It’s amazing how far an unforgettable theme song and a vague premise will take you. In the case of Mission: Impossible, the franchise has followed the exploits of the IMF — that’s Impossible Mission Force, by the way (yes, really) — from the 1960s television series all the way into a 1996 film adaptation that is still spawning sequels more than 20 years later. And the truly shocking part is that this film franchise is perhaps the strongest it’s ever been.
How else to explain why the forthcoming Mission: Impossible — Fallout is breaking series tradition and delivering a straight continuation of the previous entry, complete with the same director and much of the same supporting cast? For its first four entries, the series took great joy in its ability to hop from one distinctive directorial style to the next. While the visions of Brian De Palma, John Woo, J.J. Abrams and Brad Bird all contributed something critical to the Mission: Impossible mythos — okay, maybe not Woo’s film, universally considered the weakest installment — Christopher McQuarrie appears to have nailed the M:I formula of espionage thrills, death-defying stunts and character-driven drama like no other filmmaker thus far. And with him back for Fallout, there’s little reason to think the sixth impossible mission will disappoint fans of 2015’s Mission: Impossible — Rogue Nation.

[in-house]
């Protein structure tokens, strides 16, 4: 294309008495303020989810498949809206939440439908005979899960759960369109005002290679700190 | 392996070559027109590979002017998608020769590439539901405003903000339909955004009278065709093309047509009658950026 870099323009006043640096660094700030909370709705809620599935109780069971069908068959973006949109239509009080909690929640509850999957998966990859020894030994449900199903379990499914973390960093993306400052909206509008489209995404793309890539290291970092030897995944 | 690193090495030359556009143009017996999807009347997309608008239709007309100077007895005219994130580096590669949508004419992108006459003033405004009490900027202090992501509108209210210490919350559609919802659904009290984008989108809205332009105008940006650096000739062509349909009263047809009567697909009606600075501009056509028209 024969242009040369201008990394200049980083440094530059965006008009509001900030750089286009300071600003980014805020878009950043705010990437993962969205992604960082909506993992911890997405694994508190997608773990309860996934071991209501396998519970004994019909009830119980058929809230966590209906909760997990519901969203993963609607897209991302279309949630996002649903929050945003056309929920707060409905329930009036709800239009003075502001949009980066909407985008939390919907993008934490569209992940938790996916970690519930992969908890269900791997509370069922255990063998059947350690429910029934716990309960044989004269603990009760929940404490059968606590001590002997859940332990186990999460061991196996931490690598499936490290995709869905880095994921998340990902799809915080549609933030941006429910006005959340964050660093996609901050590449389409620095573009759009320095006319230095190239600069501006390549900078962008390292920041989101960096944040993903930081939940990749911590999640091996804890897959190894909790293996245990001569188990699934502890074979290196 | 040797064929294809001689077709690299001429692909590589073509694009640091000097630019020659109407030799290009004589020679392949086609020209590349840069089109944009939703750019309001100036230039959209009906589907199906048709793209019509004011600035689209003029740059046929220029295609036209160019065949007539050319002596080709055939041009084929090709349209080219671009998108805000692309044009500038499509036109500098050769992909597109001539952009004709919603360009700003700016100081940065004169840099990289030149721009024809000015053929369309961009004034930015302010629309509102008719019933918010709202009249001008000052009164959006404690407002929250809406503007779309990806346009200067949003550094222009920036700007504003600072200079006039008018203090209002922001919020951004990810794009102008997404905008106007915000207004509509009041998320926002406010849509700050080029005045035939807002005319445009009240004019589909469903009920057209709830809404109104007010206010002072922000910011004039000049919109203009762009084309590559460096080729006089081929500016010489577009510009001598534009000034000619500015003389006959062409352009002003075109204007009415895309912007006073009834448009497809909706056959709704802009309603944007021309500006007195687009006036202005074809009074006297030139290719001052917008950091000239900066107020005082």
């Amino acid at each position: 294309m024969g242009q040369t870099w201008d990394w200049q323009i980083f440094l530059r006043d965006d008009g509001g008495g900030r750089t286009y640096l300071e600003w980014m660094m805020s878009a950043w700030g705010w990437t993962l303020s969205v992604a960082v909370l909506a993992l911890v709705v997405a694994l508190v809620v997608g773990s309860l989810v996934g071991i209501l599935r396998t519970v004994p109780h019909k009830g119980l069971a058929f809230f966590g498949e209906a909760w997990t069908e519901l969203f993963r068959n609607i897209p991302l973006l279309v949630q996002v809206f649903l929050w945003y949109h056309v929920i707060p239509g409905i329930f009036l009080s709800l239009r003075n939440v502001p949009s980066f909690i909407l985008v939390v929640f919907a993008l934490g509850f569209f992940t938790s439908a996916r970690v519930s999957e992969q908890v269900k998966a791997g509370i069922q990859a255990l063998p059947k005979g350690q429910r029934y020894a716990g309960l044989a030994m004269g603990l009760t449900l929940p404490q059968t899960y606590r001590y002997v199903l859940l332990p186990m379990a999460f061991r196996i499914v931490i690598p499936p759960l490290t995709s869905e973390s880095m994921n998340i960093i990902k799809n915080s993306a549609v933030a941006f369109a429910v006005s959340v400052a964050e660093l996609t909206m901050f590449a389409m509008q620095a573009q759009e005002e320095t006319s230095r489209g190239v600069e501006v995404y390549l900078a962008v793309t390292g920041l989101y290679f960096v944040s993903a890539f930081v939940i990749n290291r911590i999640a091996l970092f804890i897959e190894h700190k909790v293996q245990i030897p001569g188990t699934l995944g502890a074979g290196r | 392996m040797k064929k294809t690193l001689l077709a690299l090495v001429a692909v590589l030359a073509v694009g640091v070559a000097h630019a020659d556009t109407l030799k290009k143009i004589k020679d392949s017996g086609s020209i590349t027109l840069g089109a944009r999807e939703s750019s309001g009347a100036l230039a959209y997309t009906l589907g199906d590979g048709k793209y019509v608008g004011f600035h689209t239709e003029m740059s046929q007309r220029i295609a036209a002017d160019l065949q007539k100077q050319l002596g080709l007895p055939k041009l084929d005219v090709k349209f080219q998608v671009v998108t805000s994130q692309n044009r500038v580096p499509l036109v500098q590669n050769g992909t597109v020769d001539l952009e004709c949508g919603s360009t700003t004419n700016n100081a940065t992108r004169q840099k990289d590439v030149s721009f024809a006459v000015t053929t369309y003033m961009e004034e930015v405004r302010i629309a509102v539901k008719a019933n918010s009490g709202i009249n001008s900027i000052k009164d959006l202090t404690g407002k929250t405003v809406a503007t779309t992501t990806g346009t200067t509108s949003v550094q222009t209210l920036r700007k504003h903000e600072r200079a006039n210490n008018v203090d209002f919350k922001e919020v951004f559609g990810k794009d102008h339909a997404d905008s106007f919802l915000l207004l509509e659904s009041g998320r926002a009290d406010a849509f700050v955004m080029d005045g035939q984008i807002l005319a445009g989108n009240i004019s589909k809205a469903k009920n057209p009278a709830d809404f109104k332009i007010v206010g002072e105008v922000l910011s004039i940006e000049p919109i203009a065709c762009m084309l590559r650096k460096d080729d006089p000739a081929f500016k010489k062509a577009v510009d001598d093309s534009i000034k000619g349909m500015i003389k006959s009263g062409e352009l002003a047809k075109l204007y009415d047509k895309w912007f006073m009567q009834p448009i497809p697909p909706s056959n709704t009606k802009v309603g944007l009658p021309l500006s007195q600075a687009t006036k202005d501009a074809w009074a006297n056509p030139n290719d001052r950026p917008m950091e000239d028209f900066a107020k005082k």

Although Fallout has yet to even arrive in theaters, some media outlets are already speculating about the development of a seventh Mission: Impossible film. These reports are largely based on some brief, fairly nebulous comments by Simon Pegg, in which the actor — who has been a franchise regular since Mission: Impossible 3 — proclaims that the series “shows no signs of slowing down” and “never say never,” etc. Basically, Pegg downplays the question, leaving it open-ended regarding whether or not he or anyone else involved in Fallout has seriously discussed what they may or may not have planned for the future of the franchise. However, while Paramount is likely waiting to see how well Fallout performs before committing to another film, the discussion of a seventh film does raise a worthwhile question: how many of these things do we really want anyway?